The Taper Crazies Leading Into Ironman Texas 2021

Updated: Nov 29, 2021

By Mary Kay Jesson CRM Endurance Coaching

First, a little bit of backstory on my season and my long overdue taper. I was supposed to race Ironman Texas (IMTX) in April, but six weeks out, the race got pushed back due to COVID restrictions and a lack of permits, an entire year of planning and training derailed by the virus. Although Ironman did offer deferral and transfer options, ultimately, I decided to press forward, which was a significant pivot for my family and me. To continue training was both rewarding and beneficial but also incredibly challenging. I had been looking forward to a relaxed, fun-filled summer, but six additional months of training, overcoming physical hurdles while battling mental fatigue, guilt, resentment, and jealousy would consume. At times I found myself questioning the pursuit itself.

As the race and taper finally drew near, I felt strong and capable, but the summer felt like a blur. Sure, we found some time to enjoy ourselves together as a family, but the time commitment to prepare for an Ironman took its toll. When the taper did finally arrive, I was more than ready, but the taper also drew feelings of self-doubt and restlessness. As a type-A, busy mom, I often struggle with the extra time taper allows in the weeks leading up to the event. With the volume of training reduced to emphasize rest and recovery, it can be challenging to relax when many projects got delayed when the race was postponed. The "taper crazies" were in full effect.

So, I set to work, keeping my mind primed for the task at hand. Below are some of the tricks I used to keep focused and grounded in the last two weeks leading up to the race:

  • Write a race plan (Details of pacing strategies, equipment needed, and reviewed fueling strategies)

  • Focus on mental training, including visualization techniques, and practicing affirmations to help persevere through challenging portions of the race

  • Sleep, naps, and more sleep (Sleep to perform)

  • Schedule an appointment with a sport's specific chiropractor or massage therapist for last-minute tune-ups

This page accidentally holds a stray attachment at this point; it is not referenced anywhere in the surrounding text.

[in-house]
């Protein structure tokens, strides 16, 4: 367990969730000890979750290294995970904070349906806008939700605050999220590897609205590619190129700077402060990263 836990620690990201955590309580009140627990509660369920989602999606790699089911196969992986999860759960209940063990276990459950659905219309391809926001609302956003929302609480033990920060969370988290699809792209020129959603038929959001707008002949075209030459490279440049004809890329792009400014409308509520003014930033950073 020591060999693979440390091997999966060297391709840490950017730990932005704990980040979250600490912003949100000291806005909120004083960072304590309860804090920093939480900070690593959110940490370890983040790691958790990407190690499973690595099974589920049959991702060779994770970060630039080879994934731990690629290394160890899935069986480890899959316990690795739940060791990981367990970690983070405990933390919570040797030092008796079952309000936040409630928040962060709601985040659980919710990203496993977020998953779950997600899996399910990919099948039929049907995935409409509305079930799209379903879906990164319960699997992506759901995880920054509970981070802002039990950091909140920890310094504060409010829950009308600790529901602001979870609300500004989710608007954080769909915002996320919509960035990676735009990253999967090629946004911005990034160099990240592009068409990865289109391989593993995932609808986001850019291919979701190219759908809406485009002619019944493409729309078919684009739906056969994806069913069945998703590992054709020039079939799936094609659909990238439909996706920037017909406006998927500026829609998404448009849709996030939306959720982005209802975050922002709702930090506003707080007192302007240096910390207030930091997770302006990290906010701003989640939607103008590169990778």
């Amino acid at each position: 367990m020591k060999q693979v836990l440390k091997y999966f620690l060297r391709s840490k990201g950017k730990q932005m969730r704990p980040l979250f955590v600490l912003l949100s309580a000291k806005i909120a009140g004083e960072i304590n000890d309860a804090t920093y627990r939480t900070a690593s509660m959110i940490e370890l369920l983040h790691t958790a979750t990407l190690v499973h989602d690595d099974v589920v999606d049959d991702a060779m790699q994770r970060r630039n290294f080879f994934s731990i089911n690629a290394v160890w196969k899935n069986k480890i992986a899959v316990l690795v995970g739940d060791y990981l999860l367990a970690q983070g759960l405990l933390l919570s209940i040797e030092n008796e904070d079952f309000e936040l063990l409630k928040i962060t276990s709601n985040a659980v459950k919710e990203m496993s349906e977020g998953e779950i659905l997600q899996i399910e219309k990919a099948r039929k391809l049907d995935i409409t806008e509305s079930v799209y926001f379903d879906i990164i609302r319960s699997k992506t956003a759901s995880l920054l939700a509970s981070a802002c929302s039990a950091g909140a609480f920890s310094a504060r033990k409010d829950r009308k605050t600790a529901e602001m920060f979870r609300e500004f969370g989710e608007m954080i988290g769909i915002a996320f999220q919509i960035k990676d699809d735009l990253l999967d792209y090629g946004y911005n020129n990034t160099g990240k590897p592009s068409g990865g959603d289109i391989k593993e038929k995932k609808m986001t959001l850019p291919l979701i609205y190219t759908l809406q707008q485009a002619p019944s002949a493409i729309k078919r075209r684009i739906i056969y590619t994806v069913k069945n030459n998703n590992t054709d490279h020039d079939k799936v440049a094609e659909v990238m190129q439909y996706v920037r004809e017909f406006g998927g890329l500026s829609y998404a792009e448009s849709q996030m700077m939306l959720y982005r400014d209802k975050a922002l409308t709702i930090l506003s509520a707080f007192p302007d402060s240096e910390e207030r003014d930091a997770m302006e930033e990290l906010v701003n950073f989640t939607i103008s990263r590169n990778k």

• Selfcare (Massage, foam rolling, mindfulness practice, or meditation)

  • Spend extra time with family

Despite my well-rounded approach to the taper, I still found it challenging to stay the course. So, I made it a point to avoid certain activities at all costs:

  • Starting new house projects (What might seem like a great way to fill the extra time may also lead to increased demand on the body, placing you at risk of injury or cumulative fatigue that can affect performance on race day)

  • Stressing over weight fluctuations (Many athletes find themselves hungrier than ever during taper. During your taper is an excellent time to focus on fueling strategies such as carbo-loading. I highly suggest checking out the Fit Cookie Nutrition podcast by Holley Samuel for advice on structuring your nutrition leading into race day.

  • Obsessing over the weather, competition, new gear, and other "non-controllable" on race day. You have done all that you can to prepare for YOUR RACE, and that's where your focus should be. Everything else is outside of your control. "Your race, your pace."

So how well did my taper go? Now that the race is over, I can coach knows what she is doing! That said, it wasn't without struggle. My taper started about two weeks out, and the reduction in volume wasn't quite what I expected, and honestly, I was a bit nervous. I was worried that it wouldn't be "enough" of a break to get my body ready. I tried my best to keep my routine, working out during the day while my girls were in school so I could still be engaged in family time in the mornings and evenings. I did utilize the extra time to do daily bodywork (foam rolling, massage guns and tools, and some stretching), which led me to feel physically ready for race morning. I also snuck in some extra naps, which is a rarity in my world! Those are things I think improved upon in comparison to previous big races.

During race week, nerves and the weight of the race started to get to me. Due to the race logistics, I needed to send half of my equipment and bike early to ensure arrival on location. This added level of anxiety can be difficult to embrace because even perfectly laid out plans can go astray. Since my husband and I flew to the race, I didn't have the luxury of overpacking, and amongst the chaos, the house needed to be in order because my mother-in-law would come in to stay with our girls while we were away.

Fortunately, travel was relatively smooth. We arrived two days before the race on Wednesday, and I had ample time to wind down without stressing over logistics and gear. While I wouldn't have done anything differently, next time, I would better anticipate the final two weeks' stress and perhaps spend more time mentally preparing myself and my family.

The taper can be a stressful time - full of nerves, excitement, and anticipation. The bigger the race, and the longer you've been training, often the bigger this pendulum of emotions. Take time to sit and remember all the hours of training you've done. Focus on those workouts that you nailed, and learn from the ones that weren't as successful. Trust your training. Spend time with people who will boost you up and enhance your mood. Then, enjoy the celebration of all that hard work on race day!